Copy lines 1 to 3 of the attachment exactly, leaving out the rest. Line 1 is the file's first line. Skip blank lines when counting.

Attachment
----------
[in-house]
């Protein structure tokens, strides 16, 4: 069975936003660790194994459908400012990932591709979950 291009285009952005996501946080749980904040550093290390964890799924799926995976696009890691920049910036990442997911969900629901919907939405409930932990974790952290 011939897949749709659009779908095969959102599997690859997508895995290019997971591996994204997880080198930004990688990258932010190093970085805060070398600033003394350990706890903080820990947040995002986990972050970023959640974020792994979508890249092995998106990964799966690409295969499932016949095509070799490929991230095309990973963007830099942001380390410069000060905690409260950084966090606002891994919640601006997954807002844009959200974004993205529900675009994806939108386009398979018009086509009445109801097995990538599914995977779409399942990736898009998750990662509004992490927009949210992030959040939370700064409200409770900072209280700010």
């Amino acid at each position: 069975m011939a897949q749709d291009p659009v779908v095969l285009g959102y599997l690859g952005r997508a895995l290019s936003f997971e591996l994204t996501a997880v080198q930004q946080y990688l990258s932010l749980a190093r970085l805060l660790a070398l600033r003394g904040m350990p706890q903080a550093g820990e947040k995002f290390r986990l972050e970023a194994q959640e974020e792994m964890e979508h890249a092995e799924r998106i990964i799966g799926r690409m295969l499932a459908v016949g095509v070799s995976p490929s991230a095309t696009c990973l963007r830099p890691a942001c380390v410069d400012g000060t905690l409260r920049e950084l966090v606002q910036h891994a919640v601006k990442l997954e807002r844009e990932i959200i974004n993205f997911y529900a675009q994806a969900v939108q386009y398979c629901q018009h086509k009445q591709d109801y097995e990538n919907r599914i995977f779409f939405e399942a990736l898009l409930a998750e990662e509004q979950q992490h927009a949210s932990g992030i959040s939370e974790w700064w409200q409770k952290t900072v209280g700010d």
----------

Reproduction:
[in-house]
């Protein structure tokens, strides 16, 4: 069975936003660790194994459908400012990932591709979950 291009285009952005996501946080749980904040550093290390964890799924799926995976696009890691920049910036990442997911969900629901919907939405409930932990974790952290 011939897949749709659009779908095969959102599997690859997508895995290019997971591996994204997880080198930004990688990258932010190093970085805060070398600033003394350990706890903080820990947040995002986990972050970023959640974020792994979508890249092995998106990964799966690409295969499932016949095509070799490929991230095309990973963007830099942001380390410069000060905690409260950084966090606002891994919640601006997954807002844009959200974004993205529900675009994806939108386009398979018009086509009445109801097995990538599914995977779409399942990736898009998750990662509004992490927009949210992030959040939370700064409200409770900072209280700010």
């Amino acid at each position: 069975m011939a897949q749709d291009p659009v779908v095969l285009g959102y599997l690859g952005r997508a895995l290019s936003f997971e591996l994204t996501a997880v080198q930004q946080y990688l990258s932010l749980a190093r970085l805060l660790a070398l600033r003394g904040m350990p706890q903080a550093g820990e947040k995002f290390r986990l972050e970023a194994q959640e974020e792994m964890e979508h890249a092995e799924r998106i990964i799966g799926r690409m295969l499932a459908v016949g095509v070799s995976p490929s991230a095309t696009c990973l963007r830099p890691a942001c380390v410069d400012g000060t905690l409260r920049e950084l966090v606002q910036h891994a919640v601006k990442l997954e807002r844009e990932i959200i974004n993205f997911y529900a675009q994806a969900v939108q386009y398979c629901q018009h086509k009445q591709d109801y097995e990538n919907r599914i995977f779409f939405e399942a990736l898009l409930a998750e990662e509004q979950q992490h927009a949210s932990g992030i959040s939370e974790w700064w409200q409770k952290t900072v209280g700010d």